GE, Illinois Engineering celebrate installation of DMLM system at ARI
Representatives from GE and the University of Illinois gathered Thursday for a ribbon cutting ceremony to celebrate the installation of the Concept Laser Mlab 100R direct metal laser melting (DMLM) additive manufacturing system. In September, GE announced that the U of I was one of five worldwide higher education institutions selected to receive the system through the GE Additive Equipment Program. Dr. Magdi Azer, Associate Director of Manufacturing Science at the Illinois Applied Research Institute (ARI), led the winning team. The system is housed at ARI’s light manufacturing facility at Illinois Research Park.
Using lasers to melt layers of fine metal powder, the System creates complex geometries with incredible precision directly from a CAD file. As part of ARI’s shared user facility for light manufacturing, the System will allow Illinois researchers, faculty, and students to gain a better understanding of 3D additive metal manufacturing and its applications first-hand.
The System will also offer the University of Illinois the opportunity to directly engage with industry and other research and development organizations on collaborative projects and technology transfer efforts that fully leverage high-performance additive manufacturing technology.
“The system will transform the manufacturing research and development that takes place at ARI and in the College, opening new avenues for innovation and collaboration with both industry and government,” said Jennifer Bernhard, ARI’s Interim Director.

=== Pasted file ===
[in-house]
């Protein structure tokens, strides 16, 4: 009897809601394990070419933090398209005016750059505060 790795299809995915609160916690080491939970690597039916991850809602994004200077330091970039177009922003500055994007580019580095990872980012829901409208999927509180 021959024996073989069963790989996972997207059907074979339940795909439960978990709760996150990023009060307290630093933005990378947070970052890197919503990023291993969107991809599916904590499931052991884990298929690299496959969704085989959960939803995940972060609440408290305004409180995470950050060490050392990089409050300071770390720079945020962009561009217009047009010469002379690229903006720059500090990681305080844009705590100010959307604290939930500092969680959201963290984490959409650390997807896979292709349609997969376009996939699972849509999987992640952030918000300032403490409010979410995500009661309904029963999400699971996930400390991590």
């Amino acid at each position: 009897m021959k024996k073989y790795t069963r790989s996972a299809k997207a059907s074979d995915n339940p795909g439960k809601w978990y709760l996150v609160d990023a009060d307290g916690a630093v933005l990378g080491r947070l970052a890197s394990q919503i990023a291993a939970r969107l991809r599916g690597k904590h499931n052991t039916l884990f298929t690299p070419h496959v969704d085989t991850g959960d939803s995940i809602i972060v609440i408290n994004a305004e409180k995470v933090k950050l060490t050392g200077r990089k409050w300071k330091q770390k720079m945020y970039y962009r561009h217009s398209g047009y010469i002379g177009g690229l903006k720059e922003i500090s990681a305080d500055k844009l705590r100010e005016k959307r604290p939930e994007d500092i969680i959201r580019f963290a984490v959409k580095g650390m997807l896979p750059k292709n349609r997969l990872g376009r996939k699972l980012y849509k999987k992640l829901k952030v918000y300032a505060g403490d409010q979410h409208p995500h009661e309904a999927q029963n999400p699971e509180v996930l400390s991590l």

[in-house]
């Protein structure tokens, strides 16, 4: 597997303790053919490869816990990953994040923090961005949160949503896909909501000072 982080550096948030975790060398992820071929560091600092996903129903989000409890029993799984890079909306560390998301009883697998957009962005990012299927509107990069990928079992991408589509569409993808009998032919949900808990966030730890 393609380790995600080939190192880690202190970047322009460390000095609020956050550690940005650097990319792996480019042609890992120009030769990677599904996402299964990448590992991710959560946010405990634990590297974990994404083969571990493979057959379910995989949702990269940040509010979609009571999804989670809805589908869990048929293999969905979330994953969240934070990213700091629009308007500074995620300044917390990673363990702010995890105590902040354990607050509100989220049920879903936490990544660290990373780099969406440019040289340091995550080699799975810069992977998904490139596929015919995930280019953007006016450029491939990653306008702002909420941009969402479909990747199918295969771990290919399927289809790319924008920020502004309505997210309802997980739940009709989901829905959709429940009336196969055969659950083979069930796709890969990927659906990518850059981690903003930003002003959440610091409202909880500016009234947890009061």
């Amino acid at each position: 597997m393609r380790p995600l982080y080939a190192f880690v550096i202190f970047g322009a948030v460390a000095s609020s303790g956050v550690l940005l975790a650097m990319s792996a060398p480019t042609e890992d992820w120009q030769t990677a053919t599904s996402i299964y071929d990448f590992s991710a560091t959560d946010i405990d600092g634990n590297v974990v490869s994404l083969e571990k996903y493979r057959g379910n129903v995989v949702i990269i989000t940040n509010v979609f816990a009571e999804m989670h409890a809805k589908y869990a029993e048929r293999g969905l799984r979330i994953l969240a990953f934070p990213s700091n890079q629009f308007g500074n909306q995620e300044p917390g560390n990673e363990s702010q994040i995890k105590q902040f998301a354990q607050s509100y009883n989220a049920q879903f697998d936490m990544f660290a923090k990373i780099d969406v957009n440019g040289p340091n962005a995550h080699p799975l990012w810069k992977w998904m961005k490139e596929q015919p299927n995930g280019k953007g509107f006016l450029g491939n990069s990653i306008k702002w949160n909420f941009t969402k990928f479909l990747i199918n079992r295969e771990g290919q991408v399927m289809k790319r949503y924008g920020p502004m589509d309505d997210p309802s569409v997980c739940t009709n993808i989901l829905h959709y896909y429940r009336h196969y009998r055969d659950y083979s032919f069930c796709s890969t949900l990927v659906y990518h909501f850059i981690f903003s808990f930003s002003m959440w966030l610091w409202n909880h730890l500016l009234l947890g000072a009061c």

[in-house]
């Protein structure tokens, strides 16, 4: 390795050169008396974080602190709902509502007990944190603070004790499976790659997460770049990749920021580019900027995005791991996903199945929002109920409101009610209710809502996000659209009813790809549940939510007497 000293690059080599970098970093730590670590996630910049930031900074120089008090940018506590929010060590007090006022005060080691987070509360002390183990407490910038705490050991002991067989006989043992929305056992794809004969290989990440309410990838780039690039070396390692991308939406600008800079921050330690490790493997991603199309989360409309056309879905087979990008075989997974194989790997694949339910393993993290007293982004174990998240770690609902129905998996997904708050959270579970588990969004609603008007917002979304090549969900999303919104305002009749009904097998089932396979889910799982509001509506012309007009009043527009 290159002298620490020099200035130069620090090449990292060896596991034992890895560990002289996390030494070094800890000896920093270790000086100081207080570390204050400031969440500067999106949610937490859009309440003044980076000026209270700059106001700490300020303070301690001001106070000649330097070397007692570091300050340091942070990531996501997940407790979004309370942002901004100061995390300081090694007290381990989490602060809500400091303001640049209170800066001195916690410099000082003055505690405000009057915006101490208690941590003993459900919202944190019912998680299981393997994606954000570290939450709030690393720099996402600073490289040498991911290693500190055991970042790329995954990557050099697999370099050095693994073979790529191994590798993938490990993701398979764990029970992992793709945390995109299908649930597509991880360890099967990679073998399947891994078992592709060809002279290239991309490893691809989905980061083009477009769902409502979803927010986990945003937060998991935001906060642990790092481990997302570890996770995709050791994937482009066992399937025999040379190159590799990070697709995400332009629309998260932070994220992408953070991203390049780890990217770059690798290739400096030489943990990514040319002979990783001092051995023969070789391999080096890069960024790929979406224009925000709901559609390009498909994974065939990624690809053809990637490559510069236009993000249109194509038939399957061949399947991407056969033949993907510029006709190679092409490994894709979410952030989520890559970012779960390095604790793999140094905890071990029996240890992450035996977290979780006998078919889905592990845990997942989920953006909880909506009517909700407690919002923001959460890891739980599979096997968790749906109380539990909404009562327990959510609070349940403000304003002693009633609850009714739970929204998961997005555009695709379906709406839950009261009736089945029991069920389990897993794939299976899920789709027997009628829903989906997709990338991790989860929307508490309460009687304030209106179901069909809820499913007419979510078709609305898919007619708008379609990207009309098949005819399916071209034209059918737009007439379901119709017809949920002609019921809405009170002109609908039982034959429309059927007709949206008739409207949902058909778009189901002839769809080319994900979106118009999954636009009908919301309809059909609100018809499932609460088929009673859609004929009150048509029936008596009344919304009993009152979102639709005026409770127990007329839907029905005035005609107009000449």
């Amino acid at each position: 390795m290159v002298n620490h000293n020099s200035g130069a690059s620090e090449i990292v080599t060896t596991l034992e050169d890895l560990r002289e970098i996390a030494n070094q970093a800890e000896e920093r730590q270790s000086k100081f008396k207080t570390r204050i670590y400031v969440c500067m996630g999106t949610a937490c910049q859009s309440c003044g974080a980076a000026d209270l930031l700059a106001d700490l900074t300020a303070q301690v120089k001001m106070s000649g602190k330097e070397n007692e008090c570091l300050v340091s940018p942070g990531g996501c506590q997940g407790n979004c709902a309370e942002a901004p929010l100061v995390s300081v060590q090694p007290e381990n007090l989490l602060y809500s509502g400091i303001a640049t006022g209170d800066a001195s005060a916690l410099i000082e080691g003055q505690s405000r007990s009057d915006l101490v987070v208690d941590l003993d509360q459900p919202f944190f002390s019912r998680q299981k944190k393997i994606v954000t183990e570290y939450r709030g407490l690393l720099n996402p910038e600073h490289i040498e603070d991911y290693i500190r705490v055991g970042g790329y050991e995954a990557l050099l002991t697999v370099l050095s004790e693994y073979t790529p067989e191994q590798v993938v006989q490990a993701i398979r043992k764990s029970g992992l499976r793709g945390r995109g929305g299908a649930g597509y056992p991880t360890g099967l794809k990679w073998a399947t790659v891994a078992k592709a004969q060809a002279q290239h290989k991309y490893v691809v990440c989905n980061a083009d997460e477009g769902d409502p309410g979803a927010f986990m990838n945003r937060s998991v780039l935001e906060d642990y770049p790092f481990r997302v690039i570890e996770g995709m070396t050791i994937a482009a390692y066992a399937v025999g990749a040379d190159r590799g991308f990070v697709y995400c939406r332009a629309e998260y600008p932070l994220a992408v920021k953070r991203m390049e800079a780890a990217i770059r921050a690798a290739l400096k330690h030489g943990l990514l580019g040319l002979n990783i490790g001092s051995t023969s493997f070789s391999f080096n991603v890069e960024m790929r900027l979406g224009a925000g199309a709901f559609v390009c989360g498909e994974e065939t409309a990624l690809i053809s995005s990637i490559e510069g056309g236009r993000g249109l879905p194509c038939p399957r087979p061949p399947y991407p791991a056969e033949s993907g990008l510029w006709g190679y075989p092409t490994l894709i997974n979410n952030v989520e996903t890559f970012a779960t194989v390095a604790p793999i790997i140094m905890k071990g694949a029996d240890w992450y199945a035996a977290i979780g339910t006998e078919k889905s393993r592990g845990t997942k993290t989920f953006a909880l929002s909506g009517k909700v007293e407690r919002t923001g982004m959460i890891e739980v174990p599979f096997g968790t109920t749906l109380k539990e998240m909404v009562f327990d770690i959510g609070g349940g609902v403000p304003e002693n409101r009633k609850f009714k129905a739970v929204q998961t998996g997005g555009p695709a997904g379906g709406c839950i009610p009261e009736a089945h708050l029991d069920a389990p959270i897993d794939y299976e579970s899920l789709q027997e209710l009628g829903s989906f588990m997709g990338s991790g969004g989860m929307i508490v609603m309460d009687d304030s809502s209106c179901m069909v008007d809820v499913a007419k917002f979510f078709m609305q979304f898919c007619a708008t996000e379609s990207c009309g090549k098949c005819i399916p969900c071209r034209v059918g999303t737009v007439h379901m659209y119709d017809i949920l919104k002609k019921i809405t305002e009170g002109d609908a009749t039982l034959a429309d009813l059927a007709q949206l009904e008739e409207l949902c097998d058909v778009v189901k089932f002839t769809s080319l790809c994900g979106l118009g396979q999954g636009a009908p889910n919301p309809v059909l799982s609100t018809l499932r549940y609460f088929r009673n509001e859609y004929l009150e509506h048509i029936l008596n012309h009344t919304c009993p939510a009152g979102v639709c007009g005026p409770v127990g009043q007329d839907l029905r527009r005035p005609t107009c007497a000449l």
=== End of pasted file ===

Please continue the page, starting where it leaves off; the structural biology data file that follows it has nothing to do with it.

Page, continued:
GE leadership sees the partnership as a critical piece to pioneering the additive industry. Brad Mottier, Vice President and General Manager for Business and General Aviation and Integrated Systems at GE Aviation, shared that it took even the brightest engineers at GE about nine months to switch their minds from thinking about conventional modalities of manufacturing to design organically through additive.
“Getting people to understand how to unleash the opportunity of additive has been a challenge,” said Mottier, the third of now four generations of Illinois graduates. “The fastest way to learn is to put your best and brightest right next to the machine. Things that would have been impossible or at the least very complex with old methods is now easier with additive. For the University of Illinois to put together a winning proposal for a machine like this says a lot about its potential to be a leader in preparing future creative leaders and creating innovative approaches in this growing industry.”
Following the ribbon cutting at ARI’s light manufacturing laboratory facility, representatives from Illinois and GE participated in a panel discussion on the potential of additive in the future of manufacturing.
Behrang Poorganji, Director of Materials at GE Additive, reiterated that the key to future advances in additive manufacturing, in addition to the development of materials explicitly for use in additive processes, is integrating the technology into the foundation of the educational process.
“The biggest challenge is our minds,” Pooganji said. “We cannot think additive unless our engineers, our designers, our manufacturers, even our decision makers have been trained enough to make decisions, to make designs, and to develop things based on this technology. In this regard, the University has a very critical role in the future of this technology.”